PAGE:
If Billy is the representative of good, at one with the universe, Claggart is the epitome of evil and resides on the periphery of order. The serpent in Billy's Eden, Claggart serves as both tempter and destroyer. Melville's comparisons of Claggart to Tecumseh, the Shawnee, treacherous enemy of the English colonists, to Titus Oates, diabolical plotter against Charles II, and to Ananias, shameless liar struck dead by God, clearly and concisely sum up his evil nature.
Melville uses more physical description in outlining this character than he used in that of Billy or Captain Vere. Claggart is in his mid thirties, somewhat thin and tall. His small and shapely hands attest to light labor. His most notable features are a cleanly chiseled chin and cunning violet eyes, which cut into lesser sailors with a schoolmarmish glare. As strolling disciplinarian, he sports a rattan as symbol of his police role. His curly black hair contrasts with pallid skin that resembles marble. Altogether, the effect suggests anemia or some other bodily abnormality. As he accuses Billy of sedition, the contrast heightens as Claggart's eyes shift in intensity from light to a muddy purple and resemble a menacing reptile or fish.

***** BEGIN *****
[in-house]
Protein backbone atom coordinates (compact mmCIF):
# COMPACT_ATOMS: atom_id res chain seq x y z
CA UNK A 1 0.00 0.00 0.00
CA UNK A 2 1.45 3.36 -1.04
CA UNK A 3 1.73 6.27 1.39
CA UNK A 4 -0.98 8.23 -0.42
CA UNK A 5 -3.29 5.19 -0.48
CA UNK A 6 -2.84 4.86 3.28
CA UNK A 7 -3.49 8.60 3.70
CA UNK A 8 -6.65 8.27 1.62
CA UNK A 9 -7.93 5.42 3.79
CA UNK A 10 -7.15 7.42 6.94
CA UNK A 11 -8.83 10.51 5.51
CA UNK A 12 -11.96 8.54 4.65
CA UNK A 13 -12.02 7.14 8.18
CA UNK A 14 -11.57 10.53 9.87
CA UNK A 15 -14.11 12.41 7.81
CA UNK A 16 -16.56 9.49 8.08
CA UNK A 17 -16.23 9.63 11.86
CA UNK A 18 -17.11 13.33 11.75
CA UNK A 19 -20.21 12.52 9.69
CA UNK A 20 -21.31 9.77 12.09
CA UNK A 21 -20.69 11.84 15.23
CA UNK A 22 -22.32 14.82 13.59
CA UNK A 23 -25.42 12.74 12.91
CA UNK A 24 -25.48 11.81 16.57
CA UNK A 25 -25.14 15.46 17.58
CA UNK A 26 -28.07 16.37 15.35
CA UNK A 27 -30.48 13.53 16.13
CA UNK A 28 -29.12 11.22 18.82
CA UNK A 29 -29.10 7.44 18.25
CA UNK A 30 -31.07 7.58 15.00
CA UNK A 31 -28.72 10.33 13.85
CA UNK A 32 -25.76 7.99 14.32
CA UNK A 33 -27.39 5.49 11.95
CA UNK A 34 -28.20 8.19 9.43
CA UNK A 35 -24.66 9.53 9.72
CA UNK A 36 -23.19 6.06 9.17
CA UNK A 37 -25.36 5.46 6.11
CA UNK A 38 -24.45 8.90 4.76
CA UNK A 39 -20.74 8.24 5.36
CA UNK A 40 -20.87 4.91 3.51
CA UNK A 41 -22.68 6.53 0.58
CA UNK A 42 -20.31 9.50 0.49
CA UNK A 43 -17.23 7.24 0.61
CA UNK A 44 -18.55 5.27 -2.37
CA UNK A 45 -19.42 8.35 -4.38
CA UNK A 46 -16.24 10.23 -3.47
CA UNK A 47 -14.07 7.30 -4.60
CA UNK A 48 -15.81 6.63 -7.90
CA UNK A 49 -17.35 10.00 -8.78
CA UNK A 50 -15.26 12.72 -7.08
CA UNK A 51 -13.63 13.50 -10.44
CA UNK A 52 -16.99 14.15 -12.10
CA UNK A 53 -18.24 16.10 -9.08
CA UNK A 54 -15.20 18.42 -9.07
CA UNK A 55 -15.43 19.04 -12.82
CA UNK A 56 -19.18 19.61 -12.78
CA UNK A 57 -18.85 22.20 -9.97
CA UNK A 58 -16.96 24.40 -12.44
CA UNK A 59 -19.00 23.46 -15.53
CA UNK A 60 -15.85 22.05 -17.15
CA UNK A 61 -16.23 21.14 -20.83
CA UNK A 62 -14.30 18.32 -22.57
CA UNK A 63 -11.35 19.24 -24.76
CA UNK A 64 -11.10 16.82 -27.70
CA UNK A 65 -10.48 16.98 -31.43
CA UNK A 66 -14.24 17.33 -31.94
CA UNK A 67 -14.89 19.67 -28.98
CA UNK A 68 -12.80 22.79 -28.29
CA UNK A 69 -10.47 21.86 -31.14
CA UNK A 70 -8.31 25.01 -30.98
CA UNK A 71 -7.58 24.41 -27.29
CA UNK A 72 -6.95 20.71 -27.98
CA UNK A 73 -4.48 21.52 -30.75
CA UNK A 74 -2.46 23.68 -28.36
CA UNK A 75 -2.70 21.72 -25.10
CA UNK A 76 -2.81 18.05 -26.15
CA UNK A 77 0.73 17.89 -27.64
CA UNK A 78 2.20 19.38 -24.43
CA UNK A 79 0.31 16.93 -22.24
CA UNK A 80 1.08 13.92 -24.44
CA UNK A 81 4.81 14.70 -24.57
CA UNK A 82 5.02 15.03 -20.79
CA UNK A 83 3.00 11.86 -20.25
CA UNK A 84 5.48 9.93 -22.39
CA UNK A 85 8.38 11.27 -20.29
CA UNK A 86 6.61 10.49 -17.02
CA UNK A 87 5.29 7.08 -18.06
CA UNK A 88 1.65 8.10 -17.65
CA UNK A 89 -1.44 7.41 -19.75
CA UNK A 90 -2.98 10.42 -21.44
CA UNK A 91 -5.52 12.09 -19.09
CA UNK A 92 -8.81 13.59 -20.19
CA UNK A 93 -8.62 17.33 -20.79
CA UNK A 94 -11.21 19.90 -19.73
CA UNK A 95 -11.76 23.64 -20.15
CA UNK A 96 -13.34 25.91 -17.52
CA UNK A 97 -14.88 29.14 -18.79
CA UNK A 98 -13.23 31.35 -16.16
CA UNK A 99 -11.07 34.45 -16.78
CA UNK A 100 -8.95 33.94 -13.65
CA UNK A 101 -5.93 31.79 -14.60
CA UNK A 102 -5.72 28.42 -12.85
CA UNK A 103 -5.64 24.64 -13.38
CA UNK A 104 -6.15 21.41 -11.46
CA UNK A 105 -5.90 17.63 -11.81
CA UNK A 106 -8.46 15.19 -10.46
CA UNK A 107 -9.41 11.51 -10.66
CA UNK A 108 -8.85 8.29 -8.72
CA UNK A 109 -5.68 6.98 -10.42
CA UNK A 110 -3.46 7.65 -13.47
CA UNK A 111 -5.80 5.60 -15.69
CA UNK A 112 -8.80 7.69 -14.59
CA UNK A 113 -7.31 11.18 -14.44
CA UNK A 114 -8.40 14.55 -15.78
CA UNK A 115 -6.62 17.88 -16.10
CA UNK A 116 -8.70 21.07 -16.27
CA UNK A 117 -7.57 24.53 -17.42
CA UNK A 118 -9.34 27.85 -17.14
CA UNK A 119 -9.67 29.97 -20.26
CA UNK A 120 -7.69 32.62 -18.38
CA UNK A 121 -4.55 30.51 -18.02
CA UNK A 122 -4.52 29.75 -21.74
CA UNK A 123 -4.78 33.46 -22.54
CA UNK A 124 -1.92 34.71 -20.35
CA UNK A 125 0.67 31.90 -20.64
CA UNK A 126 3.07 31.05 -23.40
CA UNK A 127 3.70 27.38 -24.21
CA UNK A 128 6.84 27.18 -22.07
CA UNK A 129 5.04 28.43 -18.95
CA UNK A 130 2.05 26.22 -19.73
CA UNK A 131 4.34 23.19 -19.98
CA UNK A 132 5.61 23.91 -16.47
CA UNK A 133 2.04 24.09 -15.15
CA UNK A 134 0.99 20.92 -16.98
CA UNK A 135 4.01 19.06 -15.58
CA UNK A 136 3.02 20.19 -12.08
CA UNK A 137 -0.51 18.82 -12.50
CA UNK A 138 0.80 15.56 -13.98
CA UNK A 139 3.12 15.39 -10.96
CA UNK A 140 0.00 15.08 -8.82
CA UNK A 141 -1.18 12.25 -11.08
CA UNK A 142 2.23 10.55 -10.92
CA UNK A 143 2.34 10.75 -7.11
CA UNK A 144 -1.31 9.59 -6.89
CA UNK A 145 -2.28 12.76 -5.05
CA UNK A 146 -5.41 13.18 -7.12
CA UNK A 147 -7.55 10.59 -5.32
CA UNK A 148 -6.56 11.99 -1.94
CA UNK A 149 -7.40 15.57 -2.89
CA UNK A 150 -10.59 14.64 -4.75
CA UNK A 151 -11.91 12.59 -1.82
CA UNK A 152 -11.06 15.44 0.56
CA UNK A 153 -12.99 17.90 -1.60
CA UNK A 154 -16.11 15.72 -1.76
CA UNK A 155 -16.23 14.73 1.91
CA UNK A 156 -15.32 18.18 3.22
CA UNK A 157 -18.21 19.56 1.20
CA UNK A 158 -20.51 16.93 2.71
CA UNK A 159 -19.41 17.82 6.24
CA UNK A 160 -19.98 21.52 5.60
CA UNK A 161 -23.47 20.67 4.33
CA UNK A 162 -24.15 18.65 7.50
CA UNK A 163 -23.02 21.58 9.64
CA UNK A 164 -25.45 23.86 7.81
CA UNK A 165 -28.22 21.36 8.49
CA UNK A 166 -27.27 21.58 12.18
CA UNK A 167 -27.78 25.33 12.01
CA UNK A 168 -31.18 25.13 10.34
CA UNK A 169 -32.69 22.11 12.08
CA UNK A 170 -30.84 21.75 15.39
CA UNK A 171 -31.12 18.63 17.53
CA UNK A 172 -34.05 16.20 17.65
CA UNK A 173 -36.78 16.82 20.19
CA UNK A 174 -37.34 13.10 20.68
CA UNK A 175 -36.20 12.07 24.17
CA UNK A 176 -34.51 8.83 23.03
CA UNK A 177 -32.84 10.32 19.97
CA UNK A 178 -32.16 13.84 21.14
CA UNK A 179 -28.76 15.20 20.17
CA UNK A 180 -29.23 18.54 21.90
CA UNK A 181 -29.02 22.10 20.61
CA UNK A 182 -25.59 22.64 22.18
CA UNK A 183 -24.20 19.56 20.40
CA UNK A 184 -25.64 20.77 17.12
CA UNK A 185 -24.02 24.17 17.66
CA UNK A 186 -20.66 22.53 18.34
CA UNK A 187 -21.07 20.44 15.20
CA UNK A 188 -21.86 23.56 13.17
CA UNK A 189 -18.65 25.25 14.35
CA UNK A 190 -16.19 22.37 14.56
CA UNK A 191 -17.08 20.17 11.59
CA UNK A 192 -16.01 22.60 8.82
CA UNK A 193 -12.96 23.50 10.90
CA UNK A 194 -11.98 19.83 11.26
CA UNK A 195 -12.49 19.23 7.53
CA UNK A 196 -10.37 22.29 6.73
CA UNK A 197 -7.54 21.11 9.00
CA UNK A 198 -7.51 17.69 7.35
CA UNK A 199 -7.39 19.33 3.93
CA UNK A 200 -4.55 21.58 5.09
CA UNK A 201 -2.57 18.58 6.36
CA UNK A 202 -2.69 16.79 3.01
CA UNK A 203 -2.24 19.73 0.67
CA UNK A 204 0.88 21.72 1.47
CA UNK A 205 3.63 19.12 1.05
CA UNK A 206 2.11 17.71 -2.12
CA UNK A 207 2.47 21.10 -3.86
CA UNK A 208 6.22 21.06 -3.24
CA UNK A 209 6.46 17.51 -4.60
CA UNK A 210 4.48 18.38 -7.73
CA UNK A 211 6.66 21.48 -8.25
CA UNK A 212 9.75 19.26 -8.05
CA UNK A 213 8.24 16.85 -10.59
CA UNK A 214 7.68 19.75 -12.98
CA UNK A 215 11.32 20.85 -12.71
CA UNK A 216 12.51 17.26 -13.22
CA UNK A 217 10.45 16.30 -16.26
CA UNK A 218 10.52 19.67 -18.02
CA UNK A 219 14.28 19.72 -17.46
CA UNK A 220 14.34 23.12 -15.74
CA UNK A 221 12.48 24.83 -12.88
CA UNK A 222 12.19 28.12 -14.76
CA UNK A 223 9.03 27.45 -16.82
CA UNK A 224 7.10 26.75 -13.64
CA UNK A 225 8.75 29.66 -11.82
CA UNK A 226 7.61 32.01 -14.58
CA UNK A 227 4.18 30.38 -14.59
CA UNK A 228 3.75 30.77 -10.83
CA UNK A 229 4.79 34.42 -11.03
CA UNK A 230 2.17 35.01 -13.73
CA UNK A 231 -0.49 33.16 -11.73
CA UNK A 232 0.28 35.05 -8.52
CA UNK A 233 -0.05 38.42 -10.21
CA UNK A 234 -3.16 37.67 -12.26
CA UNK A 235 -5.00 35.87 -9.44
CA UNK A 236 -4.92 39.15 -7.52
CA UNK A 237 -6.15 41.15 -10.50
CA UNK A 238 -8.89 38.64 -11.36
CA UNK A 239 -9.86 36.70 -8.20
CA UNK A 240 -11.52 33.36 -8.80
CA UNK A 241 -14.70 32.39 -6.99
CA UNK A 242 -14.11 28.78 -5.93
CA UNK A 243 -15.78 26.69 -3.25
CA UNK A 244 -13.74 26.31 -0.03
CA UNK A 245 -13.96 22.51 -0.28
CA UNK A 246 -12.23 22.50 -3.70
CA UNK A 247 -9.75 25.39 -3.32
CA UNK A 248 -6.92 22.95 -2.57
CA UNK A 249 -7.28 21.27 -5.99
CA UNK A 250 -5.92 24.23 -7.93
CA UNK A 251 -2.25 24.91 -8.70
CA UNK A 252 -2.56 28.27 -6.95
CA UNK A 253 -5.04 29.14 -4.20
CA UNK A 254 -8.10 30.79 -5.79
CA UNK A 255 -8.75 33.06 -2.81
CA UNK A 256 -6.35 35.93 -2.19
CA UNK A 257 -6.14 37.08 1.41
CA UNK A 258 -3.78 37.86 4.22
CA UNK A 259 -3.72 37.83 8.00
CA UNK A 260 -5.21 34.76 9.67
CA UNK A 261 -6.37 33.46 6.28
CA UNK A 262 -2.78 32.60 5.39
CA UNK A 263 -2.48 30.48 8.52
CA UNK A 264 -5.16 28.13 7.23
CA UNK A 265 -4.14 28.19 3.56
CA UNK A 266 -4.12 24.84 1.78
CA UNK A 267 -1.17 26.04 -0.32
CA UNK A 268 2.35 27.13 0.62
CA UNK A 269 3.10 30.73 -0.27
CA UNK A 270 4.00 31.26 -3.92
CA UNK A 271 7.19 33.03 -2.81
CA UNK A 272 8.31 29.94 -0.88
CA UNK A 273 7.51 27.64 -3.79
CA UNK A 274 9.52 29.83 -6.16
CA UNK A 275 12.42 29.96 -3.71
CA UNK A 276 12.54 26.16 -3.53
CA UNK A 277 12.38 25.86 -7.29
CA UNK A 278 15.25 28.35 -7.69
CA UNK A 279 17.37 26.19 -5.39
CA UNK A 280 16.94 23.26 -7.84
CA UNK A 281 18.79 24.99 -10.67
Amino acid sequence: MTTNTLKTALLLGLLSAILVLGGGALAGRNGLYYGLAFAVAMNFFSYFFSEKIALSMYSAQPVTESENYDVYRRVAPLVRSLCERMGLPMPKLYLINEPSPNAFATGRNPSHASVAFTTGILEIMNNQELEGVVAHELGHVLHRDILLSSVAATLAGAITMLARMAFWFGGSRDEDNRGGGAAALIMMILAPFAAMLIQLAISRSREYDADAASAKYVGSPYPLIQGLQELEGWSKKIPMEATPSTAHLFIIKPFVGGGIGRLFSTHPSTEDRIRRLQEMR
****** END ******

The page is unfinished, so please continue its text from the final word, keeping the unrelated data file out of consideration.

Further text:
Claggart takes a satanic role in that he tempts Billy to commit the sin of rebellion. He deliberately moves into close range and fixes Billy with a calculated stare. Claggart is often connected with serpents, as in the moments after his death when his body sags in the captain's hands like the coils of a dead snake. The fact that Melville leaves Claggart's background a mystery reinforces the idea that the master-at-arms represents a lurking, mesmerizing evil.